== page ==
LONDON – Britain’s household wealth surged 900 billion pounds (S$1.7 trillion) during the pandemic, and much of that went to the richest people, a study by the Resolution Foundation showed.
The figure is well above the Bank of England’s estimate for how much money consumers accumulated during lockdowns that shut most stores and prevented people from traveling. It adds to evidence of growing wealth and income inequalities.
Typical families in Britain are 7,800 pounds better off now than before the pandemic despite the biggest economic recession in three centuries, the research group said Monday.
The richest 10 per cent of families enjoyed the biggest absolute wealth increase – more than 50,000 pounds. The poorest 30 per cent of adults are just 86 pounds better off.
Soaring property values had the largest impact on wealth, handing disproportionately large gains to property owners. That’s a sharp contrast with the previous four recessions, when house prices declined 22 per cent on average.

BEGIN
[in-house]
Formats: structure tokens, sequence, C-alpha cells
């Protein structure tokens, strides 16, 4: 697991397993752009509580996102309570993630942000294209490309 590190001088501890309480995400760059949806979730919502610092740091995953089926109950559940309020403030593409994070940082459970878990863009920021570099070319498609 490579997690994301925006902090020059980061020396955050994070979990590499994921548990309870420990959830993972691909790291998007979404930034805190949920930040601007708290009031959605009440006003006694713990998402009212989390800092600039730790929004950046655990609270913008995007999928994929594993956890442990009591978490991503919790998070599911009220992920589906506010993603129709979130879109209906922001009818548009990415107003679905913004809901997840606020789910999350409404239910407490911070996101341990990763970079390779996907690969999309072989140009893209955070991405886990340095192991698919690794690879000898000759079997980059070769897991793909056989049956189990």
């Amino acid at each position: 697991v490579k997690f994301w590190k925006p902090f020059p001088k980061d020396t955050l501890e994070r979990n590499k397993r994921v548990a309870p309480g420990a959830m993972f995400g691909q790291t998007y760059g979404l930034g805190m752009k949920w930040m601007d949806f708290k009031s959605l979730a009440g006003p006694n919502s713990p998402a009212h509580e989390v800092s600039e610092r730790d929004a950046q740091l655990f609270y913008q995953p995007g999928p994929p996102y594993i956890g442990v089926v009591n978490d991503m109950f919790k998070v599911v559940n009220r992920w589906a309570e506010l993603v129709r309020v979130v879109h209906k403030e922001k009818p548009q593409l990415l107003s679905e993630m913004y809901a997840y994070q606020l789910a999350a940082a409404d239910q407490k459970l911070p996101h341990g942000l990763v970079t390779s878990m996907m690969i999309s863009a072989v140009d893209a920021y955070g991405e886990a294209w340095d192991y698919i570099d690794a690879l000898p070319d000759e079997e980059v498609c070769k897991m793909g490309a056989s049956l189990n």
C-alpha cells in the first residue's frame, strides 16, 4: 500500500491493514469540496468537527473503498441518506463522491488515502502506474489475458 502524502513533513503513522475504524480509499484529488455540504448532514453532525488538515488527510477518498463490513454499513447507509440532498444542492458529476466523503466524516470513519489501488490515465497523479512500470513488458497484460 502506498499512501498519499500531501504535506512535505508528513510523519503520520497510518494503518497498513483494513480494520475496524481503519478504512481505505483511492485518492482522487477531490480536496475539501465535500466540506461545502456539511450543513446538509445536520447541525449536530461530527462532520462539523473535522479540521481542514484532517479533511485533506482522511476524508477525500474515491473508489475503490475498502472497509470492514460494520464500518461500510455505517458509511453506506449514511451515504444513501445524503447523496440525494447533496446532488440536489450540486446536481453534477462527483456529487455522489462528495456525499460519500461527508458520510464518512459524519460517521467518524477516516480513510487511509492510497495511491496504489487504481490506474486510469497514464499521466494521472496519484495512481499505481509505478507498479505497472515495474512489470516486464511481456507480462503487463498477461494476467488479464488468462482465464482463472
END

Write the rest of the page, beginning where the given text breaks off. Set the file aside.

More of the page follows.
“Not all households have benefited from this unlikely wealth boom,” said Jack Leslie, senior economist at the Resolution Foundation.
“The poorest households are more likely to have run down rather than increased their savings, and haven’t shared in Britain’s house price bonanza as they’re less likely to own a home in the first place.”
The richest fifth of households are four times as likely to have increased their savings during the crisis when compared with the poorest fifth.
The gap between the wealthiest 10 per cent and average households rose by 44,000 pounds while the gap between the average and the poorest 10th of households grew by 7,000 pounds.